I have been out cruising for nearly two yrs and love every single day. I do not miss the cushy comfort of a big house and all that you can have in it. The more I liveaboard my Wauquiez Hood 38, the more I crave the beauty of her teak and the simplicity of this life. She fits me like a glove and is more than inviting for any number of guests I wish to have join me. To do this, it is important to know what makes life aboard comfortable and to have those things. To me, some of the things that make living aboard and cruising comfortable are: plenty of water, hot showers, shower in the cockpit, a spacious vee berth with a custom mattress, nice size private qtr cabin for guests, a completely DRY boat that is clean and does not smell, plenty of storage, a spacious enough main salon to spend time in. Conveniences include a computer and internet access (via my cell phone), decent dink with big enough motor, a boat that is not too maintenance intensive and easy to work on, rigging that has all sail control lines led back to the cockpit for easy single handing...including slab reefing.

6 or more yrs ago, I made a life plan, financial plan and strategic plan for slipping the lines for good. I was conservative and saved as much as I could, invested as well as I could. I bought the most reasonable boat that I thought could carry myself and a companion to wherever I wished to go in comfort and one I would be proud to own. Took my time in fitting her out and then the plan came together, I sold the house and gave away most that I had and I slipped the lines for good. It was and still in a wonderful feeling.

I maintain this lifestyle through savings, investments, some consulting work and some captain work. It does take scrupulous adherence to a budget, but the reward of freedom is well worth it. To those thinking about doing this....finances are everything. You need to have a plan. Planning to continue this life by working while cruising is not always the best will find a large number of people (both cruisers and those living aboard in a spot) trying to do that and so you have to be very lucky AND good to luck into the good situations (more detail on this, if you wish).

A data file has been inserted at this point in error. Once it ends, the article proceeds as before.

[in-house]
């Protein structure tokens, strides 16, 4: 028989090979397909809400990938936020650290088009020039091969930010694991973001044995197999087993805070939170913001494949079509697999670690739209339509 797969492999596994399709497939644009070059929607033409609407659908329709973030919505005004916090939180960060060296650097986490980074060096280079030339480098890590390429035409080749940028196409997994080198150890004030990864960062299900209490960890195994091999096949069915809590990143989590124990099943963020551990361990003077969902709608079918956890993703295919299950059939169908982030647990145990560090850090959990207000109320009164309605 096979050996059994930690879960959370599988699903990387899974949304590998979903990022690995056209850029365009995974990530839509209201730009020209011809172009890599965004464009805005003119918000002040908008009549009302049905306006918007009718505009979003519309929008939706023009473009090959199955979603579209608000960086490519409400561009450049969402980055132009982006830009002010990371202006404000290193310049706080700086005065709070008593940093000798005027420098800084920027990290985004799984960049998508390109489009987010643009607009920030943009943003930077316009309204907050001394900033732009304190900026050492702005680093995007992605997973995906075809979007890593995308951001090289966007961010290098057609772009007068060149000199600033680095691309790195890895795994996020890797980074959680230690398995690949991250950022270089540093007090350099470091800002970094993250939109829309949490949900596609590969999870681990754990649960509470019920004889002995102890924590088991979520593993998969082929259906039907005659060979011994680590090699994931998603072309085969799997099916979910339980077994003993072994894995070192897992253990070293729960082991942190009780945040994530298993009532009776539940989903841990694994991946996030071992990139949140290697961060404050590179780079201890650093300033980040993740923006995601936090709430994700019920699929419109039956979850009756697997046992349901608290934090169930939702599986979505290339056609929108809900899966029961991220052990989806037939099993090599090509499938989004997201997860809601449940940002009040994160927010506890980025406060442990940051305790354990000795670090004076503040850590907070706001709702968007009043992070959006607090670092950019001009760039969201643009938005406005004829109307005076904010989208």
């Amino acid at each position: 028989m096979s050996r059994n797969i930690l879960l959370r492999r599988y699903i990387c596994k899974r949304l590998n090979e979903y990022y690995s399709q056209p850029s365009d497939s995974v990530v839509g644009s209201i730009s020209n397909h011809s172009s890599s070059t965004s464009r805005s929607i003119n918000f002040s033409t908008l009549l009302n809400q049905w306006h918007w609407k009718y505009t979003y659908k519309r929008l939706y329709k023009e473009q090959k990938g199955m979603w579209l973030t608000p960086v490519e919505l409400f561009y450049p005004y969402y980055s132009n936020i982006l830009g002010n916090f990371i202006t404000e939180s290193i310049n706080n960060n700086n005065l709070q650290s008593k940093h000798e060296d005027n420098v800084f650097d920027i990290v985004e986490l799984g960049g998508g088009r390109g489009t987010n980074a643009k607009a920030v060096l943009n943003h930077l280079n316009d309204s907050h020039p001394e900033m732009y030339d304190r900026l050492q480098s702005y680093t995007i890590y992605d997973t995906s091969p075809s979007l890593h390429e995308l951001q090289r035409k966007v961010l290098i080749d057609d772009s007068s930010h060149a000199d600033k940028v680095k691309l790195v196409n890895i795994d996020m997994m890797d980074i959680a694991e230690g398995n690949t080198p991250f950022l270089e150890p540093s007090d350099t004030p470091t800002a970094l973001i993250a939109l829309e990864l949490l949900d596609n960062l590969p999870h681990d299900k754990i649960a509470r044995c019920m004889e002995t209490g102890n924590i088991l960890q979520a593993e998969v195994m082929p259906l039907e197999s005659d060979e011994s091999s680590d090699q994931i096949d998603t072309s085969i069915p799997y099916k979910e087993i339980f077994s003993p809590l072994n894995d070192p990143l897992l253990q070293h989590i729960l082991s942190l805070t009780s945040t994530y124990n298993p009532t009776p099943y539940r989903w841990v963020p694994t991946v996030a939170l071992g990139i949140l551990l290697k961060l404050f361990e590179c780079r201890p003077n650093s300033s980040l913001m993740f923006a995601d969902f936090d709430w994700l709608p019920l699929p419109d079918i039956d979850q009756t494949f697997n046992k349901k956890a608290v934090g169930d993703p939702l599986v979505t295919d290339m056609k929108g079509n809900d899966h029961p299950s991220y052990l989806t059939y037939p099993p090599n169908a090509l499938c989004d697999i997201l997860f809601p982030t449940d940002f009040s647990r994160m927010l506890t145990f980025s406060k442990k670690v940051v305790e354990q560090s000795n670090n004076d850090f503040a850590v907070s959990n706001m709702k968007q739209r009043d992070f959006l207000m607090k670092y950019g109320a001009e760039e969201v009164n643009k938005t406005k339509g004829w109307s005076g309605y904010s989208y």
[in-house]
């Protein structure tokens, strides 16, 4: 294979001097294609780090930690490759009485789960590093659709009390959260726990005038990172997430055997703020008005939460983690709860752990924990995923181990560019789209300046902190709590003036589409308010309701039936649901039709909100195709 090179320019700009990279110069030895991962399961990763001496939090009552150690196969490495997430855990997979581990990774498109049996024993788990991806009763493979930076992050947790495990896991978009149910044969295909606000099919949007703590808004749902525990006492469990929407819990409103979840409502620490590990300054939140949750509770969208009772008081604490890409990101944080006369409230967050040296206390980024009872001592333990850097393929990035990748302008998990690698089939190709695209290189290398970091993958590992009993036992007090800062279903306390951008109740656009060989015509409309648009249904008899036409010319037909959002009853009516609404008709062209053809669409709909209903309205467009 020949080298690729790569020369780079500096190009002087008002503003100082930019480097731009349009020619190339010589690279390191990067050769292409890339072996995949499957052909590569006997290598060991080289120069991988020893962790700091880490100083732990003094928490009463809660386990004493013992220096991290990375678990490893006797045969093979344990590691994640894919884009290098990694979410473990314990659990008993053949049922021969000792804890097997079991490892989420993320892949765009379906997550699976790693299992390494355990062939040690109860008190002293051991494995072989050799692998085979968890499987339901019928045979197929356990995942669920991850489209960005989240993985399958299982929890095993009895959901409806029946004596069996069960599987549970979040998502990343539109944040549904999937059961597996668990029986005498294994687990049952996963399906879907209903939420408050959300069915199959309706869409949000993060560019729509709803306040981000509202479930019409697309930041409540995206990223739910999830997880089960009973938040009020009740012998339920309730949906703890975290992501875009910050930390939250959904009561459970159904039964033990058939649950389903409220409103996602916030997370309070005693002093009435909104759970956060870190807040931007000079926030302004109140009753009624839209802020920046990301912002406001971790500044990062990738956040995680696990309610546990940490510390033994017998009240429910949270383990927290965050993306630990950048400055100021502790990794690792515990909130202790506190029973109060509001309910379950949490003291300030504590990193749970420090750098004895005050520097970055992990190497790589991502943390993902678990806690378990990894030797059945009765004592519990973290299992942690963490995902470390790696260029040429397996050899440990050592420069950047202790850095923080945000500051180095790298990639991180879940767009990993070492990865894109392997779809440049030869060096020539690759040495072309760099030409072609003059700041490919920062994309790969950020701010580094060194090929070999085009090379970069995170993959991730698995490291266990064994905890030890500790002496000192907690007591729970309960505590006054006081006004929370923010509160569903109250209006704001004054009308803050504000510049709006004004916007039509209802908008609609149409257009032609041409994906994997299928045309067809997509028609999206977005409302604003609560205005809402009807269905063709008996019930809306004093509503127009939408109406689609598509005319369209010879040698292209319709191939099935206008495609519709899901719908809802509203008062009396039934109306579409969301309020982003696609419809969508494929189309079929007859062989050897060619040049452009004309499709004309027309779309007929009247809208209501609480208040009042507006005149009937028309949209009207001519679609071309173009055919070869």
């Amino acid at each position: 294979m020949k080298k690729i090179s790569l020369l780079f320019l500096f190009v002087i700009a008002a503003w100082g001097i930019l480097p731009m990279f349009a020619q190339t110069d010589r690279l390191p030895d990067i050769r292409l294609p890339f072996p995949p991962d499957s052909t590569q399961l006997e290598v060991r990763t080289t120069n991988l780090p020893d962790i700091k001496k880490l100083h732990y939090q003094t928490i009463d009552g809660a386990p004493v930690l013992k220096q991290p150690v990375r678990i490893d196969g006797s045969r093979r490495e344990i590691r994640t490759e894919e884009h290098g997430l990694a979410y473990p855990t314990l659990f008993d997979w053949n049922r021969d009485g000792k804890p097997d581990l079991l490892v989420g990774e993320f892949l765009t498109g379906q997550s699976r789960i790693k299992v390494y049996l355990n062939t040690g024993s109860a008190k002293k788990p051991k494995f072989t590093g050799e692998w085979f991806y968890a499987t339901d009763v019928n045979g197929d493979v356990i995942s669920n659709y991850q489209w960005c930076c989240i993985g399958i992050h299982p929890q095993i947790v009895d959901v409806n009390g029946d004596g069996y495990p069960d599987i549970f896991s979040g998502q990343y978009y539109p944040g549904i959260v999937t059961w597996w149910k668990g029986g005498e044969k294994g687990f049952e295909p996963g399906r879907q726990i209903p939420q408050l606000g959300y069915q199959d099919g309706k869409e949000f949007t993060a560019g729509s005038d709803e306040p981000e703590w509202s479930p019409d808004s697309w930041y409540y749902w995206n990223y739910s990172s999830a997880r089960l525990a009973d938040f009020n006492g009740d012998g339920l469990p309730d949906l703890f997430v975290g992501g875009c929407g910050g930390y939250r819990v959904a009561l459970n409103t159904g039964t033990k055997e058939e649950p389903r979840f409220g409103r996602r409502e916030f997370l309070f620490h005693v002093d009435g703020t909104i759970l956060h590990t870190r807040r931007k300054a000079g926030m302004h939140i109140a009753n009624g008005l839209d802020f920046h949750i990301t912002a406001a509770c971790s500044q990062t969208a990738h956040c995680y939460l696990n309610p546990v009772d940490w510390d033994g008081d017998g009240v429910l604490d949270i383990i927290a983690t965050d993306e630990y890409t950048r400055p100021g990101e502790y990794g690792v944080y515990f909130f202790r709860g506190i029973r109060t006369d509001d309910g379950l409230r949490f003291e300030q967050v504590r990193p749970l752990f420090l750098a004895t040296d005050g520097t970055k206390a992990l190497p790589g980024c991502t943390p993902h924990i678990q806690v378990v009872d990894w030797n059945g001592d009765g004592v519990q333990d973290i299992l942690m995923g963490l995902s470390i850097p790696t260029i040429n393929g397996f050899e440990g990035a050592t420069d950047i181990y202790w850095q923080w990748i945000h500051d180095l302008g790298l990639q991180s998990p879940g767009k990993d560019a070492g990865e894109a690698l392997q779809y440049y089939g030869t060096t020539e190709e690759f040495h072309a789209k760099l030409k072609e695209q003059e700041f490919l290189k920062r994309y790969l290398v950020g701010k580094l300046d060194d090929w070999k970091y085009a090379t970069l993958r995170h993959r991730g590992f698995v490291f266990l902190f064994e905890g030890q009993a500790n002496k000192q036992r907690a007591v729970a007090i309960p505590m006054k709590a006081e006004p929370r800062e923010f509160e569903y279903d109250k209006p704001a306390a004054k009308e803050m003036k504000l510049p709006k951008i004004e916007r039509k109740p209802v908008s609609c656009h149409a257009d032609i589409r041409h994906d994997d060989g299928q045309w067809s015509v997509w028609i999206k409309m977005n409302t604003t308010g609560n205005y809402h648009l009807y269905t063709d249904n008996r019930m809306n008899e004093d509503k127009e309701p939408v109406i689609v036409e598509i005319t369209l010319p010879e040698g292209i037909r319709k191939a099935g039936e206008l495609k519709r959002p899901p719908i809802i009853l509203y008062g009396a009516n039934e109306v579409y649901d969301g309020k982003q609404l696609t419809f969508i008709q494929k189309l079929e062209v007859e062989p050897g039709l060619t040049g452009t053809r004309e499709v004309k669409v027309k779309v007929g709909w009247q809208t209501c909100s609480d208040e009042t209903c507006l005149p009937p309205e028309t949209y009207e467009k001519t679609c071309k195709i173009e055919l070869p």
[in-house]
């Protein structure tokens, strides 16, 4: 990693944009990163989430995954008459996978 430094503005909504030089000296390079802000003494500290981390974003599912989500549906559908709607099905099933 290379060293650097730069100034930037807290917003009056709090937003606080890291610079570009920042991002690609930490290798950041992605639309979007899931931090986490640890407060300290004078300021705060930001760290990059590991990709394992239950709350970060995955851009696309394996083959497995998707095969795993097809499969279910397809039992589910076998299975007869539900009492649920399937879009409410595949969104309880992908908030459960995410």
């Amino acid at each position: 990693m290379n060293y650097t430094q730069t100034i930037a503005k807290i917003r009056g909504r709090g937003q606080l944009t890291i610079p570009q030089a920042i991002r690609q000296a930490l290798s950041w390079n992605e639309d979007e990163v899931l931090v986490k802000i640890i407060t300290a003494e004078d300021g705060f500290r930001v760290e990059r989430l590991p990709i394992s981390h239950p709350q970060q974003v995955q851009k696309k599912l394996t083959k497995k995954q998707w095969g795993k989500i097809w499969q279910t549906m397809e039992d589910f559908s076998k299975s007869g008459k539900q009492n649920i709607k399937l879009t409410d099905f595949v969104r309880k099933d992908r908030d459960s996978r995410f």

While Invictus is very comfortable to liveaboard (22,000 lbs displ, 18GRT), she is sized well enough such that I never have a problem getting a slip, mooring or anchorage anywhere... an advantage when you don't know where you are going . And her 4.5 ft K/CB draft allows me to traverse even the most remote spots in the keys and Bahama's with ease, allowing me more access and possibilities.

The only real difficulty for me is balancing my desire to cruise and find remote places and my desire to spend the time I have with my parents and friends.

The future: who knows, at this point, no plan is needed. I am living it and every possibility is open to me. Given this boat, I could continue to cruise, could circumnavigate, could buy a house in FL and keep the boat and sail when I wished. At present, I am stopped in the keys, going to liveaboard and head up a sailing program for an organization I believe in and have a blast doing it. Will be doing more diving here, cruise the back country in my free time. Plan to continue cruising after this, whenever that might be...

My best to all.

s/v Invictus
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Old 28-11-2007, 09:12   #8
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Inspirational John, Very well written, with a sound foundation in logic, and aspirations and plans that are fluid and in your control! very good post!! Fair Winds!!
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Old 28-11-2007, 12:29   #9
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You could well be right. I think experience certainly allows for greater enjoyment of sailing in much the same way as varied life experiences enhance reading a novel or treatise. One has a greater schema to contribute to the text, or the exploration of a new environment.

Then there are so many memories of good times and people as one gets older--and some situations reacall them. One can never go back--one just moves forward with the increased enjoyment of having done something similar before and the recollections certainly add to the enjoyment of the present.

Living in the past--no matter how pleasant it was most of the time--is no substitute for the greater enjoyment of the present. Cruising makes enjoyment of the present very possible--provided one does not get careless with soundings and weather warnings, and let's not forget denying opportunity to the pissed-with-power petty bureaucrats.